Skip to main content

Palestine's first aquarium brings marine life to landlocked West Bank

Residents include sea creatures from Argentina, the Amazon, Indonesia and South Africa
The Giant Gourami is native to the Mekong river basin in Southeast Asia, though it is also farmed for food (MEE/Tessa Fox)

AL-BIREH, West Bank - A giant ship sits staunchly in the city of al-Bireh, next to Ramallah, the de-facto Palestinian capital of the West Bank, its architecture looking out of place against the surrounding block-built apartments and stone houses.

The nautical inspiration also catches the eye for another reasons - the West Bank is landlocked.

Some of the tanks in the Palestine Aquarium contain such vibrant coral it’s hard to tell if they are real (MEE/Tessa Fox)

Today the ship is host to Palestine’s first aquarium, managed and owned by Sofian Qawasmeh and his business partner Amjad Amer as a new enterprise. 

The oversized depiction of a Great White Shark taunts children as they walk past (MEE/Tessa Fox)

Visitors take the elevator to the fifth floor where the aquarium is located, on the way passing hotels and shops. On arrival, the doors open to a long hall, whose walls, floor and ceiling are completely black.

Soon, spotlights descend on the enclosures for alligators and turtles, and while blue lights illuminate the tanks of multi-coloured tropical fish and corals.

Young children try to catch the attention of two Chinese Water Dragons in Palestine’s first aquarium (MEE/Tessa Fox)

Pompous orchestra music plays on a loop as families walk through the maze-like corridors pointing to sea life their young children have likely never seen before in real life.

These cat sharks may be the largest sharks the Palestine Aquarium could fit into their 200 square metre space (MEE/Tessa Fox)

Schools of fish and creatures of every hue dart across the tanks or sit motionless. Some have come from as far as southeast Asia, including the giant gourami, which builds nests from marine vegetation. An iguana, a lizard native to Central and South America as well as the Caribbean, greets curious visitors with its solemn stare.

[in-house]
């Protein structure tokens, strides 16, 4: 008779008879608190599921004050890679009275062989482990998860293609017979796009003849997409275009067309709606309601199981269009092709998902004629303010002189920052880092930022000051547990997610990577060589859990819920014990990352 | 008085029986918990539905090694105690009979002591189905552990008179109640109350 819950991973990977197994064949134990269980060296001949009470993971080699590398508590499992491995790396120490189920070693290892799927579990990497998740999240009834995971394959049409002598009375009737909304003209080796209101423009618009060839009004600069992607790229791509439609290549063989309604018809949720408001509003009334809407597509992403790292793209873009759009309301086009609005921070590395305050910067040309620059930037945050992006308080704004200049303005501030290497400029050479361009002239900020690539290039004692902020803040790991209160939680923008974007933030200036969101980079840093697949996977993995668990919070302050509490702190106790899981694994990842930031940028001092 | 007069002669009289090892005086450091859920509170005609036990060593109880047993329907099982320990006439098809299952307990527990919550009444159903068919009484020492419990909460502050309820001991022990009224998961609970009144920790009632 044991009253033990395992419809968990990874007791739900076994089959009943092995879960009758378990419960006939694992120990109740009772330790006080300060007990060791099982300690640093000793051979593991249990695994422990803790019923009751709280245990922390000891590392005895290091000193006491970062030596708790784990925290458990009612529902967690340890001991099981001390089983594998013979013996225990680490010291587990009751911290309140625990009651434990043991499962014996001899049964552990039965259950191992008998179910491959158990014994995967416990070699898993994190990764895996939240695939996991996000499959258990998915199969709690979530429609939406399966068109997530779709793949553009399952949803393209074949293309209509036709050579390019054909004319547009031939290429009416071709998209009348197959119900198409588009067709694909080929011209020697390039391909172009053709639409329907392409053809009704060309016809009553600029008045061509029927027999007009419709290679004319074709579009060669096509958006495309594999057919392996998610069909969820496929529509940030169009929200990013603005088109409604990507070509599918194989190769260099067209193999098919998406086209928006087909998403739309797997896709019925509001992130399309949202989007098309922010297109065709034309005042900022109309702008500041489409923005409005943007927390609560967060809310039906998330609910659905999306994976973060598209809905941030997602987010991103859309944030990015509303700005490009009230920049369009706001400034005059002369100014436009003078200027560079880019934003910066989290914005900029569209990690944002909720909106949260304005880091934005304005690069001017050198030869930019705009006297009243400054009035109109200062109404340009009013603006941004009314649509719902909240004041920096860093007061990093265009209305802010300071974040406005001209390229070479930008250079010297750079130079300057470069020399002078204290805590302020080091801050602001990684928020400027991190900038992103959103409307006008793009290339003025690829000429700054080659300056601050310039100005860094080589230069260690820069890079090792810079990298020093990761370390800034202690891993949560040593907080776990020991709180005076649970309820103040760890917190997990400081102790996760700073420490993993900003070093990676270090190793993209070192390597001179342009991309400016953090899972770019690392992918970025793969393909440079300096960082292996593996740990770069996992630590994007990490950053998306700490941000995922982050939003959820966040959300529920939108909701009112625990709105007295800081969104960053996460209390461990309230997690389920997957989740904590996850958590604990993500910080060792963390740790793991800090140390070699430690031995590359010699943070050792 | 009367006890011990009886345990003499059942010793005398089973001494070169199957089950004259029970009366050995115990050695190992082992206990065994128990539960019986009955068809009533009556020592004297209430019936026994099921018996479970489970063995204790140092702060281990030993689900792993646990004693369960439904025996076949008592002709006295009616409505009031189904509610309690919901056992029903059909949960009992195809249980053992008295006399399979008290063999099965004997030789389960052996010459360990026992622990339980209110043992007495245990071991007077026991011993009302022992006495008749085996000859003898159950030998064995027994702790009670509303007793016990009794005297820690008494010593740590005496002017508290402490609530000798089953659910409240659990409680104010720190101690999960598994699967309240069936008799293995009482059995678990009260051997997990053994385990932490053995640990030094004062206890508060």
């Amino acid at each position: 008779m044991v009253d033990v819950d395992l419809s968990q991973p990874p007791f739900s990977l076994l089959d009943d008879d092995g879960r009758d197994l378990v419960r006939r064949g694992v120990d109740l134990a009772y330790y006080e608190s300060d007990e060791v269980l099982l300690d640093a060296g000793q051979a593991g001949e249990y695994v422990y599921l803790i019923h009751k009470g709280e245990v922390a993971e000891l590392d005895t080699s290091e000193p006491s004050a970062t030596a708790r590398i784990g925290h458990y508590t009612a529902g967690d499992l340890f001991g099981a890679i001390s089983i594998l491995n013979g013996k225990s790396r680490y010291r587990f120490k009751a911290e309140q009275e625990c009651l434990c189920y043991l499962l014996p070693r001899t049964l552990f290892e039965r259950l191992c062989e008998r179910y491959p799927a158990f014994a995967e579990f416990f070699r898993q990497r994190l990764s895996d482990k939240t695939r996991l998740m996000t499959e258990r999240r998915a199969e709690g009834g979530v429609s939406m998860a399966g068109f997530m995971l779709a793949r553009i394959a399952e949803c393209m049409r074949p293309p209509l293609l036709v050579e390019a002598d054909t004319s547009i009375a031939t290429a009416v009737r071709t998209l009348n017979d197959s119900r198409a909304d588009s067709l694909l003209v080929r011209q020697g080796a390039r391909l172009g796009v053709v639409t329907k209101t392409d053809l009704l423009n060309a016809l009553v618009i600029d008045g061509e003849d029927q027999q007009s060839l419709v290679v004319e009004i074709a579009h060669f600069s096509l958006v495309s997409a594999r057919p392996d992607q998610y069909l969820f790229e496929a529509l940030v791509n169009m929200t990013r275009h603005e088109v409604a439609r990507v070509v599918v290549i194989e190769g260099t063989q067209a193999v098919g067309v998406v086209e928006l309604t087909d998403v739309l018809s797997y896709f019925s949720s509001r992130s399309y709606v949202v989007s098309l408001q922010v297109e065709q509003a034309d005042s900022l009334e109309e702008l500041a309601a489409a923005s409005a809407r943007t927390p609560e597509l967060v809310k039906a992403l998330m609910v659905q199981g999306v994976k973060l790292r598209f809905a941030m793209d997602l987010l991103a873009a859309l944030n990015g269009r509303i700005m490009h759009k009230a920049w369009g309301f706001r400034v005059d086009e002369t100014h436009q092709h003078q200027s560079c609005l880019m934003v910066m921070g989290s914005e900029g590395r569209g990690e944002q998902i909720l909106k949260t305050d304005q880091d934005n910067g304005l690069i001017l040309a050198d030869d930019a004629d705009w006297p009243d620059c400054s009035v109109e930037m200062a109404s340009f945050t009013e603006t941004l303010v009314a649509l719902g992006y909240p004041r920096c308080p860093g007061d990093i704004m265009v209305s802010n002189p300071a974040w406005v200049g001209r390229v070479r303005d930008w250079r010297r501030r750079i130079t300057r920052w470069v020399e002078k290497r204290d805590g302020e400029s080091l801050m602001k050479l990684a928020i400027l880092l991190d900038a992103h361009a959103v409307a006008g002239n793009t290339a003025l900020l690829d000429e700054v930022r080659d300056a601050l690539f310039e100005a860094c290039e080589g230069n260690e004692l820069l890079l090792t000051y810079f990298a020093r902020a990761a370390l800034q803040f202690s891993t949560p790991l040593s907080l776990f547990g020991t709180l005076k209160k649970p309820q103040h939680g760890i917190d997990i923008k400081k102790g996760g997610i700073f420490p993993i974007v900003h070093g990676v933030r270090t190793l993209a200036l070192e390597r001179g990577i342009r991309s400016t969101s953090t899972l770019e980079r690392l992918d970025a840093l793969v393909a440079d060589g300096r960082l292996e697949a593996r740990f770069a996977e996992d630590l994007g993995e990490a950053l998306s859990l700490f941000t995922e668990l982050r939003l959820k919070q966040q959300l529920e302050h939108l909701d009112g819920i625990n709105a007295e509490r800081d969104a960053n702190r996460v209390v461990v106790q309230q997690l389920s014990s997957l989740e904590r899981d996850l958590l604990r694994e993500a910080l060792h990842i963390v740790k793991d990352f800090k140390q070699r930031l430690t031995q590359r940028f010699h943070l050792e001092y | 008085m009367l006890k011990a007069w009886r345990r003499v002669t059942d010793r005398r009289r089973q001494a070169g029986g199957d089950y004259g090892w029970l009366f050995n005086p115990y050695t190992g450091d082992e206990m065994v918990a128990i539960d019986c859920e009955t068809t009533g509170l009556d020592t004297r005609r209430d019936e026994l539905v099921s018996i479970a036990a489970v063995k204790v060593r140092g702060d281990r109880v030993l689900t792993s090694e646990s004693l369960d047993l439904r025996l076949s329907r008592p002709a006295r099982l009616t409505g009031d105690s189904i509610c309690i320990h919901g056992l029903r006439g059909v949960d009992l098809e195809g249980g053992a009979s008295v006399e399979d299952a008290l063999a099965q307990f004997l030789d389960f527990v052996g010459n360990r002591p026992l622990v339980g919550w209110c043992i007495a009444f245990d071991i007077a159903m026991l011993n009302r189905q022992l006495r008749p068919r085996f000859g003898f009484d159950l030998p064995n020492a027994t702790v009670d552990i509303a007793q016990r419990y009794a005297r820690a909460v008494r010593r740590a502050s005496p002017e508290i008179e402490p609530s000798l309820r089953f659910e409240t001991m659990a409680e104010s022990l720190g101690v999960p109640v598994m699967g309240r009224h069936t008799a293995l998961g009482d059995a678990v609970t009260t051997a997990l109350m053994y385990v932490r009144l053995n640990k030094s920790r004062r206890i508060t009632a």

Qawasmeh believes everyone should be able to see these types of creatures.

Sofian Qawasmeh, part owner and manager of the Palestine Aquarium, has had to create his own sea water because the West Bank is land locked due to the Israeli occupation and the Gaza siege (MEE/Tessa Fox)

“People here can’t visit our sea, which is occupied by Israel, so we bring it to Palestine so everyone can see it,” he tells MEE.

In 1948, when the state of Israel was created - in what Palestinians refer to as the nakba or "catastrophe" - more than 750,000 Palestinians were forcibly displaced from their homes and villages, leaving Israel to control 78 percent of historical Palestine. 

Psychedelic patterns match the neon lights illuminating the tropical fish tanks (MEE/Tessa Fox)

Since the Israeli occupation of the West Bank in 1967 and the building of the separation wall in 2002, many Palestinians with West Bank IDs are not permitted to access Israel or its beaches. 

Gaza, which is controlled by Hamas, stretches for 45km on its Mediterranean coastline. But under the Israeli blockade, which has been in place since 2007, residents there can only venture out between six and nine nautical miles (11-17km) from shore. Much of the water within this zone is contaminated by raw sewage. 

From Argentina to Palestine

The Palestine Aquarium has more than 150 different kinds of fish, animals and plants in a space of approximately 200 square metres.

An Iguana, native to Mexico, Central and South America as well as the Caribbean, sits motionless in its new home in al-Bireh, the West Bank (MEE/Tessa Fox)

Ninety percent of the species are being seen in Palestine for the first time and have been imported from places as diverse as Argentina, the Amazon, Indonesia and South Africa.

The aquarium, according to Qawasmeh, attracts 250-350 visitors a day: tickets cost 20 shekels ($5.40) for children under 10 and 30 shekels ($8) for other visitors.